In one sense, I have been quite lucky not to have serious incidents in the mountains resulting in injury to myself or anyone else in my party. I’ve never had a major ‘epic’ or been benighted. I say lucky because while I do consider myself a pretty safe climber (mostly because I am usually quite scared), I have had my share of close calls just like most other people I know. On the other hand, I’ve been unlucky to find myself on the scene of several major accidents now. As a beginner climber, I never would have expected that my time in the mountains would include encountering fatalities.
Paul arrived in Chamonix in mid-April and right away we headed out to climb the Goulotte Chere – an easy ice-route right off the Midi cablecar. We had a blast climbing the route, I led the whole thing and Paul quickly learned how to ice-climb (it was his first time!). We were stoked and rappelled the route early in the day with plans to do some steep skiing.
We scooted over the bergshrund back into the sun where our skis were waiting and started changing into our ski boots. A second or two later, I looked up again and saw two people in the snow a few hundred meters further along the ‘shrund below the next route. It only took a second to realize that something wasn’t right. There had been no-one there a few seconds earlier and they weren’t moving and lay about 20 meters away from each other with the rope between them. I grabbed Paul’s shoulder and said: ‘do you think that is what it looks like…?’. I ran towards one climber while Paul headed for the second. Right away I could see that the first climber was dead. His skin was blue and his face and neck mangled and bruised. He didn’t have a pulse that I could find and Paul yelled that the second was still alive but he needed help so I left him to focus on the injured climber.
The climbers appeared to have been climbing roped together, but not using protection (simul-soloing) when they fell nearly the full length of the Contamine-Mazeud route on the Triangle du Tacul. We had seen them mid-route as we skied towards the Chere earlier that morning.
The second climber was unresponsive when Paul arrived but a yell and a slap brought him to partial consciousness though he was clearly in big trouble. Paul moved to stabilize his spine while I checked the rest of his body for injury and tried to cut away some of the rope and pack that he was tangled in. He suffered a serious head injury and his helmet was only loosely attached. He also appeared to have a leg or hip injury as he kept grabbing at it. He was combative and didn’t want to stay still despite Paul’s efforts to keep him from moving. Adding to the difficulty was that the climber didn’t speak English or French. He was talking but incomprehensibly until later when he finally said something in Spanish that I recognized and we able to communicate slightly.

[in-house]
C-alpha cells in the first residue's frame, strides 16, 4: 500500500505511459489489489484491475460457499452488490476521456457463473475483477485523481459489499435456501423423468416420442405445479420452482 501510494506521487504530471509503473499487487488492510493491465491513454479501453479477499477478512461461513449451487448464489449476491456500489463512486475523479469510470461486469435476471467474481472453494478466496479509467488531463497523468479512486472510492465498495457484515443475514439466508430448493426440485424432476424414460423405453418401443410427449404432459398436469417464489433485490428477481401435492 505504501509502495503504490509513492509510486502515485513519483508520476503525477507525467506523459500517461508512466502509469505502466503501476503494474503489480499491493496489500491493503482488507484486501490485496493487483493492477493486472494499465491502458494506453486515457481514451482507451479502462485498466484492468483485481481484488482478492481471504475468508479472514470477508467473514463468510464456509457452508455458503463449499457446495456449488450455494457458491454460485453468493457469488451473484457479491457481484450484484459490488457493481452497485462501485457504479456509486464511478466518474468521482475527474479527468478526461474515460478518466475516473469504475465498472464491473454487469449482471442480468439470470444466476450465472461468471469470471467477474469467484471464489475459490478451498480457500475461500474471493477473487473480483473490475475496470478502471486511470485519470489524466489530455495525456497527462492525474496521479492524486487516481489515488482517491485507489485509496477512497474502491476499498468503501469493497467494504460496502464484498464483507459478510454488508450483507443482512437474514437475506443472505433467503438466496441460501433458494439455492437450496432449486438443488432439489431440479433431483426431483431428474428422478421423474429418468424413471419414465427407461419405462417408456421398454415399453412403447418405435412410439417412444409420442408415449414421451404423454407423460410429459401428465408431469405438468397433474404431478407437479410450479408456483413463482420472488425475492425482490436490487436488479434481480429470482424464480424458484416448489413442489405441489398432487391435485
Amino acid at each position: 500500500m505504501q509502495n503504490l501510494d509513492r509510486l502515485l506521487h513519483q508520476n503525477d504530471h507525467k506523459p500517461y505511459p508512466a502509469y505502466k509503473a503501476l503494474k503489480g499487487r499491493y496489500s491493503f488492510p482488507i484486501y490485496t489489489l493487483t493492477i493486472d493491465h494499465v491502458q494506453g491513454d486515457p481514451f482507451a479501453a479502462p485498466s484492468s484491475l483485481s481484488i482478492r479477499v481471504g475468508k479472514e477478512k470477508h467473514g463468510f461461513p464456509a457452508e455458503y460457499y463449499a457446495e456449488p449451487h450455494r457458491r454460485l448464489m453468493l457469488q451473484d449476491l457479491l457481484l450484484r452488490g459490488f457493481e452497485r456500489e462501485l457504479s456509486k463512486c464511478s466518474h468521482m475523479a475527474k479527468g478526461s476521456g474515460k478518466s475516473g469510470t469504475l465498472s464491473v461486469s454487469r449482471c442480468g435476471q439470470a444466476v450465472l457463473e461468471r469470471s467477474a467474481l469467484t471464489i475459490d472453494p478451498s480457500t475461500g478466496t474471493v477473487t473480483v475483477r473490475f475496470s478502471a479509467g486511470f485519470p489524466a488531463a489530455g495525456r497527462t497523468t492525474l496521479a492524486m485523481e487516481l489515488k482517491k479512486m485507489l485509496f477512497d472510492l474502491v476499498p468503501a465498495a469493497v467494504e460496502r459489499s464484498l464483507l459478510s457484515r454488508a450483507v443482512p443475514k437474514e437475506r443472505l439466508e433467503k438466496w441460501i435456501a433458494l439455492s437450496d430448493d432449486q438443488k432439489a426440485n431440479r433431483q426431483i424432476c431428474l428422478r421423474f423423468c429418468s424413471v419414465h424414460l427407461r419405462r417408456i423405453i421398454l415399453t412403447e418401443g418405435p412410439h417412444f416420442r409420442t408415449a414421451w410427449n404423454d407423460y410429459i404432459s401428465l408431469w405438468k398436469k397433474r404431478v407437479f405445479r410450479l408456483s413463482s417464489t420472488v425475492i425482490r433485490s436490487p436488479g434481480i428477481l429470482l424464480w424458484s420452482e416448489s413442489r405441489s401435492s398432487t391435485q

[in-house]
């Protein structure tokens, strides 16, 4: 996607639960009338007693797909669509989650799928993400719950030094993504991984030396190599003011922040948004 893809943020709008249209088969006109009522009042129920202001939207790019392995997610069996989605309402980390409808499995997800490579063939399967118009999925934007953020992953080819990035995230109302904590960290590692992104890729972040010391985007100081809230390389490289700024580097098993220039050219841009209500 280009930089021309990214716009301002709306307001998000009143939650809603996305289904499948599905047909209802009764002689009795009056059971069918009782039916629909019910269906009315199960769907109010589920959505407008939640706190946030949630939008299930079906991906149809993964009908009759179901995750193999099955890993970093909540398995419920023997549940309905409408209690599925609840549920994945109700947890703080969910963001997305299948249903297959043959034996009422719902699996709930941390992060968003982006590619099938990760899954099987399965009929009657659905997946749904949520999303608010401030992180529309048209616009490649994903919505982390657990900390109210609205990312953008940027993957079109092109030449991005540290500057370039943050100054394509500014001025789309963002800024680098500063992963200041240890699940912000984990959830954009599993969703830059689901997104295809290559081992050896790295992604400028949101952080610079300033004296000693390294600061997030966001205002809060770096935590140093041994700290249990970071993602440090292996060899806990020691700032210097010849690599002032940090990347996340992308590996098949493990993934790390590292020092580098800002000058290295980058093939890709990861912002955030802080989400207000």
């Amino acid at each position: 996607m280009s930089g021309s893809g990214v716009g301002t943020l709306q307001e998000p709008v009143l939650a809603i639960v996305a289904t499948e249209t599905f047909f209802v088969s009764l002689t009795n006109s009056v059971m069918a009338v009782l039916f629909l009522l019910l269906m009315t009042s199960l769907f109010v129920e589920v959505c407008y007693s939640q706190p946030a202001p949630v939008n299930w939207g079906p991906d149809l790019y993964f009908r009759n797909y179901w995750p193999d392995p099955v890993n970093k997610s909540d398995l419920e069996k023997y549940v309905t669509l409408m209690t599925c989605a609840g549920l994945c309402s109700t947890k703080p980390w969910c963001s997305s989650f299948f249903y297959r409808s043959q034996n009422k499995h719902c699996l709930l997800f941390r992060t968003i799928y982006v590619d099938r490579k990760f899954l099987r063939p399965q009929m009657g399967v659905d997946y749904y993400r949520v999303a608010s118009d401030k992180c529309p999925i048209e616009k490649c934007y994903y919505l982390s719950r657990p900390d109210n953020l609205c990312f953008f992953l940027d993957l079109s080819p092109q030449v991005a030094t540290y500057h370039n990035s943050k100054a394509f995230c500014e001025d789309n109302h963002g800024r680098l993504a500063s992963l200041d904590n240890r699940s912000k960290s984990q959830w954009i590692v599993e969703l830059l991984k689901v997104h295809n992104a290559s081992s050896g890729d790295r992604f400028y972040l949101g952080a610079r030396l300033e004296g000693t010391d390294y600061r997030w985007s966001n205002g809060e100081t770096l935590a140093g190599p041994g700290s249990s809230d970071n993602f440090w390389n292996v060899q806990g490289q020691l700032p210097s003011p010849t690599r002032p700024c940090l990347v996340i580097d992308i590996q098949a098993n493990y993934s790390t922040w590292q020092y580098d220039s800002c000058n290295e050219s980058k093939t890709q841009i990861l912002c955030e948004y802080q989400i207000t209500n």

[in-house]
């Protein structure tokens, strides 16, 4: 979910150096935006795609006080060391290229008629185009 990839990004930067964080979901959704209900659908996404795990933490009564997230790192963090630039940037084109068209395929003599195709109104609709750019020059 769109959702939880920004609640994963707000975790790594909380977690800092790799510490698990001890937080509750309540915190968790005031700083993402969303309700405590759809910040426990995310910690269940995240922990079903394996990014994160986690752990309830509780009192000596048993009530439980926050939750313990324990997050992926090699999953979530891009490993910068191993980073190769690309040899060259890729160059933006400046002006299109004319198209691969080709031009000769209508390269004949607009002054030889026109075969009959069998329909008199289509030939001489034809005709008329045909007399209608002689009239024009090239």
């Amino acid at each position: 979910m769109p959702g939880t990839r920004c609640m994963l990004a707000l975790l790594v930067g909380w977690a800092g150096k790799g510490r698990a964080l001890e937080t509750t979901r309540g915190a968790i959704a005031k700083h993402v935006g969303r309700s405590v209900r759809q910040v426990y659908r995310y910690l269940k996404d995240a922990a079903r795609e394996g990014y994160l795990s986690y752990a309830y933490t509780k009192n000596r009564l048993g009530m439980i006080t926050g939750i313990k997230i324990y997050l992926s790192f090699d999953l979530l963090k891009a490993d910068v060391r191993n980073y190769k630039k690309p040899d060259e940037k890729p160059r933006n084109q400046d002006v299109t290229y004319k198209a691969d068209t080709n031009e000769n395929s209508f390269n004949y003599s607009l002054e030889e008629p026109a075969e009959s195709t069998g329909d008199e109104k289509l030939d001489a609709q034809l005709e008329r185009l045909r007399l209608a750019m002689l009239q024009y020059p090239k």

A second team of French climbers was rappelling the Chere behind us and as soon as they came into view we hollared and signalled for them to help. Both arrived about 5 minutes after we did, and continued with first aid as well as trying to call for a rescue. I had my ski boots on and my skis were nearby so when we realized no one was getting cell reception, I started to skin to the nearby Cosmiques Hut to get help. After 5 min of skinning, my cell phone found service and I called the PGHM (Chamonix’s police rescue team). It was a quick conversation, I told them I spoke only english and that a team had fallen down the Tacul Triangle and one had died while the other was critically injured. They asked my cell number and told me a helicopter was on the way. That was it for the call. I skied back to the group where they were still trying to keep the man calm and stop the bleeding.
~15min later, we heard the helicopter coming. A second later, it swept into view. One of the French climbers signalled to the helicopter that we need help. We all covered the injured climber and ducked as the helicopter approached. It landed RIGHT on top of us. The nose was just a few feet from my butt and the blades just above our heads as we tried to get as close to the snow as possible. It was so loud and snow went everywhere but after a few seconds of hovering, three rescuers were out and the helicopter was away.
The rescuers assessed the scene and gave the climber medication. We helped them put on a cervical collar and then load the climber onto a stretcher. The helicopter came in again and the climber was loaded up and flown into the valley. The remaining rescuers asked us what we knew about the accident and then headed to deal with the body of the other climber. Paul and I were not really feeling motivated to tackle a steep ski descent so we skied out the Vallee Blanche and headed to the valley to decompress.